HAMBURG (dpa) – An international team of astronomers has discovered 11 new planets outside the solar system, raising fresh speculation about the possibility of life in outer space.
Astrophysicists from the Geneva Observatory and the European Southern Observatory (ESO) headquartered in Germany were involved in the detections announced earlier this month.
Since the first extra-solar planet was found orbiting around the star 51 Pegasi in 1995, astronomers have pinpointed between 60 and 70 such heavenly bodies across the universe.
Each discovery raises new questions about the formation and behaviour of planets among scientists raised on the assumption that distant planets orbited stars the way the Earth and other planets in the solar system revolve around the sun.
But astronomers are now detecting planets of unexpected size in areas where they least expected to find them. Last year, they found a handful of new planets similar in size to small stars and others that moved freely in space without orbiting any star.
Some of the 11 planets whose discovery has just been disclosed have special characteristics, according to the ESO.
One of them is a gas giant at least 5.6 times as massive as Jupiter, the largest planet in the solar system. It was detected around a star known under the scientific designation HD28185.
Many of the previously discovered extra-solar planets of similar size were found close to stars or revolved around them in eccentric orbits. But the new one has an almost circular orbit similar to that of our own planet.
Its orbital period of 385 days is also similar to the year taken by the Earth to travel around the sun. Its average distance from its central star is 150.6 million kilometres, almost the same as the 149.6 million kilometres between our planet and the sun.
This would place the new planet in a so-called hospitable zone where temperatures similar to those on Earth are possible.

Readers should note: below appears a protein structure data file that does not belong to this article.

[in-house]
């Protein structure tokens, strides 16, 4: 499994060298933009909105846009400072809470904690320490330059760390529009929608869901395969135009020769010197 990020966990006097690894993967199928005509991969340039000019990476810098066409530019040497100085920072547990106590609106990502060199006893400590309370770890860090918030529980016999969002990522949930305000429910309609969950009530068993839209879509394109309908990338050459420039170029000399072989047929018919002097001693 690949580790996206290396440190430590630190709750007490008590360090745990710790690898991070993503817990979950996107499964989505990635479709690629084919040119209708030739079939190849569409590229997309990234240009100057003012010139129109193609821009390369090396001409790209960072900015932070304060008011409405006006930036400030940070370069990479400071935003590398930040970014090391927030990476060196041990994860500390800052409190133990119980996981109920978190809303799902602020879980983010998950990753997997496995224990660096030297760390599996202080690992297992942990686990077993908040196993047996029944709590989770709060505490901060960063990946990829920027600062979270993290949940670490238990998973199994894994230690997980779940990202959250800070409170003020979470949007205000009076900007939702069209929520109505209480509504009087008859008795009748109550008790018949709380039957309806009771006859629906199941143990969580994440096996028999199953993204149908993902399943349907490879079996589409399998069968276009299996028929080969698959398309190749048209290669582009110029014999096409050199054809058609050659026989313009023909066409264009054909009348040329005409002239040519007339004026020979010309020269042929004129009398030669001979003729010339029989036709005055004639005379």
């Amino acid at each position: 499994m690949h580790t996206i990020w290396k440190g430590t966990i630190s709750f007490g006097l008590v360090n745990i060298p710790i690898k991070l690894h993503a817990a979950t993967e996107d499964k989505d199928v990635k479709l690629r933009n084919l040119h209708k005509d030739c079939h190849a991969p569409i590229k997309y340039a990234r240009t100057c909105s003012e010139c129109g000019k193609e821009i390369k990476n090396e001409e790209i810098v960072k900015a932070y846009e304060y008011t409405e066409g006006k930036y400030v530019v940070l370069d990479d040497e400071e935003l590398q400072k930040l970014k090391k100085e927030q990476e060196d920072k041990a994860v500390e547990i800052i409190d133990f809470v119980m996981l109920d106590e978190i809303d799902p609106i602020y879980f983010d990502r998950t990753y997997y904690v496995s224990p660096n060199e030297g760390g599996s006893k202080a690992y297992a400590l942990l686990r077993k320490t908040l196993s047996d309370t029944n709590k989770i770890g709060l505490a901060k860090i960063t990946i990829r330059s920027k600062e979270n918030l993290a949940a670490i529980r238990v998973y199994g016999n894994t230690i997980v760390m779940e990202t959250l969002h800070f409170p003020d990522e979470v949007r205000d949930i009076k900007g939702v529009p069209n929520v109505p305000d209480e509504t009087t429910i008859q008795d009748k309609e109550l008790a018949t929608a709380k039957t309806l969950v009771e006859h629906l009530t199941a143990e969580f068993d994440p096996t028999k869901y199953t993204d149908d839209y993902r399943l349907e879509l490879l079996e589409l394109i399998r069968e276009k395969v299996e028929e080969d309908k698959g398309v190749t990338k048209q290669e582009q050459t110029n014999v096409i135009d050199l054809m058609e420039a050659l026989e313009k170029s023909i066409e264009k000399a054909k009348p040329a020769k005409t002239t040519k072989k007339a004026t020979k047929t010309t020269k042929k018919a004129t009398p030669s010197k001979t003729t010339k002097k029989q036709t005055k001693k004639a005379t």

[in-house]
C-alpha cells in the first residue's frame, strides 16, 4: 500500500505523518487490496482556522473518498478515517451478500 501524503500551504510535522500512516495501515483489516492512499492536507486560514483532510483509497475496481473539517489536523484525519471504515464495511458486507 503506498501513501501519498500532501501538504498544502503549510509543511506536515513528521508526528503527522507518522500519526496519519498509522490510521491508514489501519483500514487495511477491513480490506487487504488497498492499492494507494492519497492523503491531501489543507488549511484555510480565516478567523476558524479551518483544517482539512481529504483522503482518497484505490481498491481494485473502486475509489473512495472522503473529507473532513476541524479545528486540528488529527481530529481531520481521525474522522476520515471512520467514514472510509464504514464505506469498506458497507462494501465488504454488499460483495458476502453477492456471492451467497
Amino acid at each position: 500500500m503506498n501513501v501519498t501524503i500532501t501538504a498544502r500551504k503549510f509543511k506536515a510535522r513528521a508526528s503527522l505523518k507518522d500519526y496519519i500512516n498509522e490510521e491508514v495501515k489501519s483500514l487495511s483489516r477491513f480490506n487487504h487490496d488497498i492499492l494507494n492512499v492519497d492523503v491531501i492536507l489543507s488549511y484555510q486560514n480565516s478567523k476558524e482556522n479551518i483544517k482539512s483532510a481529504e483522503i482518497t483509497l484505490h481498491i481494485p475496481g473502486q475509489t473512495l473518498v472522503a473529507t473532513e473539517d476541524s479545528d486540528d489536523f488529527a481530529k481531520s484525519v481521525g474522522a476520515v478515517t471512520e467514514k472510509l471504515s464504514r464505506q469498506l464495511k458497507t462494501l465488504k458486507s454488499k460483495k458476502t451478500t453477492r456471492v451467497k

Although such gas giants are not considered favourable to the development of life forms, they could have moons around them where life might be theoretically possible.
Another new discovery is a two-planet system around the star HD82943 where the orbit of one of the planets is twice as long as that of the other. Such commensurable orbits also exist in the solar system.
A further two-planet system was detected near the star HD74156, with one of the planets similar to the mass of Jupiter and the other having a far greater mass.
Another new discovery was a giant planet 3.4 times the mass of Jupiter that approached to within 5 million kilometres of the star HD80606. At its furthest point it was 127 million kilometres away.
In contrast Mercury, the planet nearest the sun, is 46 million kilometres away at its closest point.
None of the extra-solar planets has been seen with telescopes. They are detected indirectly by the effects of gravity on the motions of their mother star.
Calculations of the changes in motion of these stars allow astronomers to draw conclusions on the orbit of the planets, their mass and their distance from the central stars.
A major problem affecting observation using current telescope technology is that light shining from the stars tends tends drown all weaker sources of light in the vicinity.